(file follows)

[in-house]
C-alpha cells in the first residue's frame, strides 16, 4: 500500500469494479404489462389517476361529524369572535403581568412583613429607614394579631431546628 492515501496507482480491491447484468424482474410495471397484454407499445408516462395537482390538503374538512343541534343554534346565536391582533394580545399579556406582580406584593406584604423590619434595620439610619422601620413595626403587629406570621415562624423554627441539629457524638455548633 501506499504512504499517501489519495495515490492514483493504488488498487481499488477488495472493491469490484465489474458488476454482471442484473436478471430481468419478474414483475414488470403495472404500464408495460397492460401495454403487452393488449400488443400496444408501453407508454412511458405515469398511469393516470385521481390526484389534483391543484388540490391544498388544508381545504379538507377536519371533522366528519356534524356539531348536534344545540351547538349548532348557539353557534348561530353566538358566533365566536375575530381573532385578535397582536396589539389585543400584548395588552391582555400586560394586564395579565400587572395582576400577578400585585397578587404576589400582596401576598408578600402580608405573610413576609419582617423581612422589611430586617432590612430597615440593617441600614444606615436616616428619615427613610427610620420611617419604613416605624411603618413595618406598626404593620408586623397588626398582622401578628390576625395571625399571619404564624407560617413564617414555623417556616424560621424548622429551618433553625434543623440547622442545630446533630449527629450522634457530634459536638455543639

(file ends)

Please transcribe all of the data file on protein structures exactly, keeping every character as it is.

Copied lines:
[in-house]
C-alpha cells in the first residue's frame, strides 16, 4: 500500500469494479404489462389517476361529524369572535403581568412583613429607614394579631431546628 492515501496507482480491491447484468424482474410495471397484454407499445408516462395537482390538503374538512343541534343554534346565536391582533394580545399579556406582580406584593406584604423590619434595620439610619422601620413595626403587629406570621415562624423554627441539629457524638455548633 501506499504512504499517501489519495495515490492514483493504488488498487481499488477488495472493491469490484465489474458488476454482471442484473436478471430481468419478474414483475414488470403495472404500464408495460397492460401495454403487452393488449400488443400496444408501453407508454412511458405515469398511469393516470385521481390526484389534483391543484388540490391544498388544508381545504379538507377536519371533522366528519356534524356539531348536534344545540351547538349548532348557539353557534348561530353566538358566533365566536375575530381573532385578535397582536396589539389585543400584548395588552391582555400586560394586564395579565400587572395582576400577578400585585397578587404576589400582596401576598408578600402580608405573610413576609419582617423581612422589611430586617432590612430597615440593617441600614444606615436616616428619615427613610427610620420611617419604613416605624411603618413595618406598626404593620408586623397588626398582622401578628390576625395571625399571619404564624407560617413564617414555623417556616424560621424548622429551618433553625434543623440547622442545630446533630449527629450522634457530634459536638455543639